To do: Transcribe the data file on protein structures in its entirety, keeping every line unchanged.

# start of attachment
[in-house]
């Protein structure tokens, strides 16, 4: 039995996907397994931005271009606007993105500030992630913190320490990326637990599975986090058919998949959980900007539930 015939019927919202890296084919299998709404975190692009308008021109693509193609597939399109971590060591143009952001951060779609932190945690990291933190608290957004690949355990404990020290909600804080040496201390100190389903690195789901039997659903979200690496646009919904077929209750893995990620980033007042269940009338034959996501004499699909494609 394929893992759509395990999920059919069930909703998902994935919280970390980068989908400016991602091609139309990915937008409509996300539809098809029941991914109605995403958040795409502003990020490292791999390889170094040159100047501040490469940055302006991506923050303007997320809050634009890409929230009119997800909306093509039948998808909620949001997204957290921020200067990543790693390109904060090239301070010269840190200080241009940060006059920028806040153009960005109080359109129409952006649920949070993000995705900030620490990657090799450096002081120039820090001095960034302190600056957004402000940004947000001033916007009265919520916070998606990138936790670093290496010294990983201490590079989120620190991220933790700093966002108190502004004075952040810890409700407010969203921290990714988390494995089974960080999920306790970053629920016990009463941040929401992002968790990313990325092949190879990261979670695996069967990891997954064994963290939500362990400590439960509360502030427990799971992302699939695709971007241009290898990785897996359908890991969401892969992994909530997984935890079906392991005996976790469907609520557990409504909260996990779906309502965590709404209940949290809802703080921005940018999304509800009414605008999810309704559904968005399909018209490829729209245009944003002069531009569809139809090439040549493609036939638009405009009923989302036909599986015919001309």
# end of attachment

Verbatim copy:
[in-house]
């Protein structure tokens, strides 16, 4: 039995996907397994931005271009606007993105500030992630913190320490990326637990599975986090058919998949959980900007539930 015939019927919202890296084919299998709404975190692009308008021109693509193609597939399109971590060591143009952001951060779609932190945690990291933190608290957004690949355990404990020290909600804080040496201390100190389903690195789901039997659903979200690496646009919904077929209750893995990620980033007042269940009338034959996501004499699909494609 394929893992759509395990999920059919069930909703998902994935919280970390980068989908400016991602091609139309990915937008409509996300539809098809029941991914109605995403958040795409502003990020490292791999390889170094040159100047501040490469940055302006991506923050303007997320809050634009890409929230009119997800909306093509039948998808909620949001997204957290921020200067990543790693390109904060090239301070010269840190200080241009940060006059920028806040153009960005109080359109129409952006649920949070993000995705900030620490990657090799450096002081120039820090001095960034302190600056957004402000940004947000001033916007009265919520916070998606990138936790670093290496010294990983201490590079989120620190991220933790700093966002108190502004004075952040810890409700407010969203921290990714988390494995089974960080999920306790970053629920016990009463941040929401992002968790990313990325092949190879990261979670695996069967990891997954064994963290939500362990400590439960509360502030427990799971992302699939695709971007241009290898990785897996359908890991969401892969992994909530997984935890079906392991005996976790469907609520557990409504909260996990779906309502965590709404209940949290809802703080921005940018999304509800009414605008999810309704559904968005399909018209490829729209245009944003002069531009569809139809090439040549493609036939638009405009009923989302036909599986015919001309």